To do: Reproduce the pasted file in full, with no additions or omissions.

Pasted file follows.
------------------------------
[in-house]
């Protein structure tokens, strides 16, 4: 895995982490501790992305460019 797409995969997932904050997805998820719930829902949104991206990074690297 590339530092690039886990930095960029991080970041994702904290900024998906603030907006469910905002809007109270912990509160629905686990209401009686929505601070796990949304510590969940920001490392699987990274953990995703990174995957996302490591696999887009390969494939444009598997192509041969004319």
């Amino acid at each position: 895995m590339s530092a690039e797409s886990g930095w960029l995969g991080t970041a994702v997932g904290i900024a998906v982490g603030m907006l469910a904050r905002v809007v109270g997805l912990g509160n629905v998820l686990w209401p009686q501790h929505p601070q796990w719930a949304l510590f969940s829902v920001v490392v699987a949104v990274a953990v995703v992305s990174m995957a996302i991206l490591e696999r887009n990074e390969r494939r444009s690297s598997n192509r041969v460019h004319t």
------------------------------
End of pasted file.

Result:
[in-house]
């Protein structure tokens, strides 16, 4: 895995982490501790992305460019 797409995969997932904050997805998820719930829902949104991206990074690297 590339530092690039886990930095960029991080970041994702904290900024998906603030907006469910905002809007109270912990509160629905686990209401009686929505601070796990949304510590969940920001490392699987990274953990995703990174995957996302490591696999887009390969494939444009598997192509041969004319």
């Amino acid at each position: 895995m590339s530092a690039e797409s886990g930095w960029l995969g991080t970041a994702v997932g904290i900024a998906v982490g603030m907006l469910a904050r905002v809007v109270g997805l912990g509160n629905v998820l686990w209401p009686q501790h929505p601070q796990w719930a949304l510590f969940s829902v920001v490392v699987a949104v990274a953990v995703v992305s990174m995957a996302i991206l490591e696999r887009n990074e390969r494939r444009s690297s598997n192509r041969v460019h004319t």